iPod nano may not be as important as it was in the past, but it’s still relevant

iPod nano may not be as important as it was in the past, but it’s still relevant

Apple has removed the iPod nano and Shuffle from its music player lineup, but many people still use them.

The same week that Apple announced that the iPod nano and Shuffle would no longer be available for sale, I coincidentally came across my old nano at the bottom of a box. Before the announcement, I pulled my postage stamp sized nano out and took a small trip down memory lane. The iPod was my first step into tech gadget waters, which would eventually lead me to the career I have today.

I remember my first iPod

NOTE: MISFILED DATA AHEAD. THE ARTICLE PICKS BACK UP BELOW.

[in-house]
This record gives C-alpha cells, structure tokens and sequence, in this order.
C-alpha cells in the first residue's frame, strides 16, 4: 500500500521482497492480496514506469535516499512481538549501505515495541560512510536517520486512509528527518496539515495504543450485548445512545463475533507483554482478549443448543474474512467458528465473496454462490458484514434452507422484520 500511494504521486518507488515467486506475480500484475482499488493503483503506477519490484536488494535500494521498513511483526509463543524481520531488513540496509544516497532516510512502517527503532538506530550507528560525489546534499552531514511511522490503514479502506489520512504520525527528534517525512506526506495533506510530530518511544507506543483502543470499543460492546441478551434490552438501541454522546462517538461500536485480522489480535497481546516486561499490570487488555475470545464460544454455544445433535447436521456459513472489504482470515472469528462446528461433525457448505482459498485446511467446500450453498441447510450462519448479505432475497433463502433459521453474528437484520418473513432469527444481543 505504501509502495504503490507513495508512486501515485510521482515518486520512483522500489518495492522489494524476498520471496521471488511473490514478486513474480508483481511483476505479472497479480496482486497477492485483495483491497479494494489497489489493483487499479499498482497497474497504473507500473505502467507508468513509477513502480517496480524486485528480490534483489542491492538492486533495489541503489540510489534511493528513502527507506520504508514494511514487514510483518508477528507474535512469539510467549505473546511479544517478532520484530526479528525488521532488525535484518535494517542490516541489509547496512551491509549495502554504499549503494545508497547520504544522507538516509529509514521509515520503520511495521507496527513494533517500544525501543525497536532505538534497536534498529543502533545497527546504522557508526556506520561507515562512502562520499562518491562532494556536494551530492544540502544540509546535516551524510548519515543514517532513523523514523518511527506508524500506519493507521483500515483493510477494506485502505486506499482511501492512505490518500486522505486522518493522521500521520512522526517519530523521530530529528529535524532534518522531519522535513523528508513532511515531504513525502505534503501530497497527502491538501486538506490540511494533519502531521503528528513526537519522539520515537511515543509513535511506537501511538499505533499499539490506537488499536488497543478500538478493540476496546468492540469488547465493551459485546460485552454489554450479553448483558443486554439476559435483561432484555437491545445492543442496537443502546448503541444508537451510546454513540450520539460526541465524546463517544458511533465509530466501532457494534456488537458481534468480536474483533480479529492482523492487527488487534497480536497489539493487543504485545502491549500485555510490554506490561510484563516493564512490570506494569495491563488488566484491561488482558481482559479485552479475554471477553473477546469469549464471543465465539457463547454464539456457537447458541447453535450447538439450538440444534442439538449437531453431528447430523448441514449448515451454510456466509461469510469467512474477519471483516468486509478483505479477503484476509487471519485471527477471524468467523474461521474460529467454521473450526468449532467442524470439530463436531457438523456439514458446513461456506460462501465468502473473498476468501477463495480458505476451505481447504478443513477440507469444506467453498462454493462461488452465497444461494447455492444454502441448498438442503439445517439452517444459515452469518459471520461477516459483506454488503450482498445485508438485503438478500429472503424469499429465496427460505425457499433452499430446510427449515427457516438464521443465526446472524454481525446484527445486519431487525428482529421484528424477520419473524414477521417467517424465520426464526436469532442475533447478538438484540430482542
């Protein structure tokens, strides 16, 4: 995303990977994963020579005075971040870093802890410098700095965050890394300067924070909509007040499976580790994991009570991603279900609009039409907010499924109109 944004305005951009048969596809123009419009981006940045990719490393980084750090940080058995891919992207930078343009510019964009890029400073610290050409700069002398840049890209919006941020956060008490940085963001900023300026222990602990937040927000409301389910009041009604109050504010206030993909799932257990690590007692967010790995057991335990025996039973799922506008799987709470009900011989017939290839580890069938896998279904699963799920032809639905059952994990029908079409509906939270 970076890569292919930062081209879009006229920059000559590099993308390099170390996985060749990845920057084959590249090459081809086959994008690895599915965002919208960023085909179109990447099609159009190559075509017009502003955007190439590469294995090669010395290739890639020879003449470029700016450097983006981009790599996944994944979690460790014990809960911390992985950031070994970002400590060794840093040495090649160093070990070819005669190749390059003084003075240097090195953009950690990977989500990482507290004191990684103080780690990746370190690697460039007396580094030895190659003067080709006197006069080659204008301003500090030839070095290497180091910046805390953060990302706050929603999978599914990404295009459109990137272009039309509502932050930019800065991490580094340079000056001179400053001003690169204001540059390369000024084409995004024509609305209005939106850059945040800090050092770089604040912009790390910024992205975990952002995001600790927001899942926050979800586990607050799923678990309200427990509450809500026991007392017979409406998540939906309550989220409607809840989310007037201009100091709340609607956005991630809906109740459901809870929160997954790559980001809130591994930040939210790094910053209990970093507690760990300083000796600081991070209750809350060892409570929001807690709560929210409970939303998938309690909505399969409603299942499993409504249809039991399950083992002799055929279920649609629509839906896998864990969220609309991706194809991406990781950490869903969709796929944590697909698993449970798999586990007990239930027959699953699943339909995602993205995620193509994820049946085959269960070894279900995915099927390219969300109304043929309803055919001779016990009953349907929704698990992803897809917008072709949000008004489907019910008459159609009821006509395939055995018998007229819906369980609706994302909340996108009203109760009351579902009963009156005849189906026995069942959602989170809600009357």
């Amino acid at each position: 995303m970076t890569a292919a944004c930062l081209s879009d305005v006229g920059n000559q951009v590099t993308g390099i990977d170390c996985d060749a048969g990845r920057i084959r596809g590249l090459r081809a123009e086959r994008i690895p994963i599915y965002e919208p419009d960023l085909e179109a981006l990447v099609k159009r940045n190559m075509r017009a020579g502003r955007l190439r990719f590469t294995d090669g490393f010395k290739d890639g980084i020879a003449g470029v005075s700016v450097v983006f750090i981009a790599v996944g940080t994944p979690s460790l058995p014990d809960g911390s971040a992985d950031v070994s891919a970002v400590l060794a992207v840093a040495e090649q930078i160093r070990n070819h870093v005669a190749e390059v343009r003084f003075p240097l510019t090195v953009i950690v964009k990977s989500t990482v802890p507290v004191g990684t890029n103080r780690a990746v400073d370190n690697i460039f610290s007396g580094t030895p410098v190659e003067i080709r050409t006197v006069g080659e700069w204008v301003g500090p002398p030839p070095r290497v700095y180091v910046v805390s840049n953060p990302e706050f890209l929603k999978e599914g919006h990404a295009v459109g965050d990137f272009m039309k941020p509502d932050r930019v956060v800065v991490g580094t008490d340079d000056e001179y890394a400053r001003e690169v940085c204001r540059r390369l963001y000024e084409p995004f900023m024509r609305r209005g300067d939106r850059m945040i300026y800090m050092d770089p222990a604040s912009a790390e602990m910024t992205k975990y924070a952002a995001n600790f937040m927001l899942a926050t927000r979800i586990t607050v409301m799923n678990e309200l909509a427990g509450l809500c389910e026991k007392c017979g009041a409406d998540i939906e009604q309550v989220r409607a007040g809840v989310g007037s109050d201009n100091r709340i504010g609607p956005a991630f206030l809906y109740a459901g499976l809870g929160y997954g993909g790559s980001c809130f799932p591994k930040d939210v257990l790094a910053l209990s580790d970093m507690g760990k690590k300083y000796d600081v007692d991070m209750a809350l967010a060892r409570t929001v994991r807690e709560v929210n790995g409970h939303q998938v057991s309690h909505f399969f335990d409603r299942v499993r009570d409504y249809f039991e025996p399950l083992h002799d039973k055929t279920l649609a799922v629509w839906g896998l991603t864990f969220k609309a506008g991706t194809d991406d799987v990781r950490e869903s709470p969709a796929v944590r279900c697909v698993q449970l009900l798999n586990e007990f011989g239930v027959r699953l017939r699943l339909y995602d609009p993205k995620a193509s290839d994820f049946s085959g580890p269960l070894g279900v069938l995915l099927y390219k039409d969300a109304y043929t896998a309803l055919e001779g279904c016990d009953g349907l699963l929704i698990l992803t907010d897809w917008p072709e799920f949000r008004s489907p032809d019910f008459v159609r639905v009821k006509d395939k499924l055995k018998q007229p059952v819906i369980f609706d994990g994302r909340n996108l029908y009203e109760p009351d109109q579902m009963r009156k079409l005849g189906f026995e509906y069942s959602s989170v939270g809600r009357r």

I was late to the digital music game. I thought the idea of a small but expensive device that only played digital versions of music was silly and inconvenient. I had my large collection of vinyl for listening to music in the house, and a Discman or Walkman for listening to CDs and tapes. Sure, I had to tote a book of heavy CDs or a lunchbox sized case of tapes everywhere I went, but I actually thought that was more convenient than having to load all my music onto a computer before transferring that music to a portable music device. Silly, right?

I finally took the plunge sometime in 2005 when I bought an iPod mini. I think I found it on sale. Even though I turned my nose up at the idea of MP3 players, I was secretly excited about this strange device. How does it work? How do I turn my vinyl, tapes, and CDs into something I can listen to on this tiny little box? I was excited to discover everything this new-fangled gadget could do.

It didn’t take long for me to fall completely in love with the iPod. Less than a year later, I had moved on to the iPod nano, of which I bought two more. It became my favorite music…

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